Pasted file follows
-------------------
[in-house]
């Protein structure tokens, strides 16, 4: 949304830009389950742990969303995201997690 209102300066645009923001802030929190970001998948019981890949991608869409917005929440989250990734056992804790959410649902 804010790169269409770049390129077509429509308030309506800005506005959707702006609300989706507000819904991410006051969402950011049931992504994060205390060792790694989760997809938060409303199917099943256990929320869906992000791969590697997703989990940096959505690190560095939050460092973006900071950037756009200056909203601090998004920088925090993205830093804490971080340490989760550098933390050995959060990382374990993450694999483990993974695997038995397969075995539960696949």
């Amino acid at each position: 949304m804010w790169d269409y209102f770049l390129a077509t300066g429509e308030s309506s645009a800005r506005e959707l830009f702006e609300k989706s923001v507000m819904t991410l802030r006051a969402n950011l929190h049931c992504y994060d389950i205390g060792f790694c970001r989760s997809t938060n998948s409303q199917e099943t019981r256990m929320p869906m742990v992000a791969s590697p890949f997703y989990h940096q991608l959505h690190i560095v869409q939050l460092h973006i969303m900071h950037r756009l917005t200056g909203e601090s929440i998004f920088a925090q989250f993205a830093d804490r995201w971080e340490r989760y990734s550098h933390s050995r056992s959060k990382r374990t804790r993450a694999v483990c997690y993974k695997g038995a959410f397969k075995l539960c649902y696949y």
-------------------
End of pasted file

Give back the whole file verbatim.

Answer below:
[in-house]
């Protein structure tokens, strides 16, 4: 949304830009389950742990969303995201997690 209102300066645009923001802030929190970001998948019981890949991608869409917005929440989250990734056992804790959410649902 804010790169269409770049390129077509429509308030309506800005506005959707702006609300989706507000819904991410006051969402950011049931992504994060205390060792790694989760997809938060409303199917099943256990929320869906992000791969590697997703989990940096959505690190560095939050460092973006900071950037756009200056909203601090998004920088925090993205830093804490971080340490989760550098933390050995959060990382374990993450694999483990993974695997038995397969075995539960696949």
């Amino acid at each position: 949304m804010w790169d269409y209102f770049l390129a077509t300066g429509e308030s309506s645009a800005r506005e959707l830009f702006e609300k989706s923001v507000m819904t991410l802030r006051a969402n950011l929190h049931c992504y994060d389950i205390g060792f790694c970001r989760s997809t938060n998948s409303q199917e099943t019981r256990m929320p869906m742990v992000a791969s590697p890949f997703y989990h940096q991608l959505h690190i560095v869409q939050l460092h973006i969303m900071h950037r756009l917005t200056g909203e601090s929440i998004f920088a925090q989250f993205a830093d804490r995201w971080e340490r989760y990734s550098h933390s050995r056992s959060k990382r374990t804790r993450a694999v483990c997690y993974k695997g038995a959410f397969k075995l539960c649902y696949y």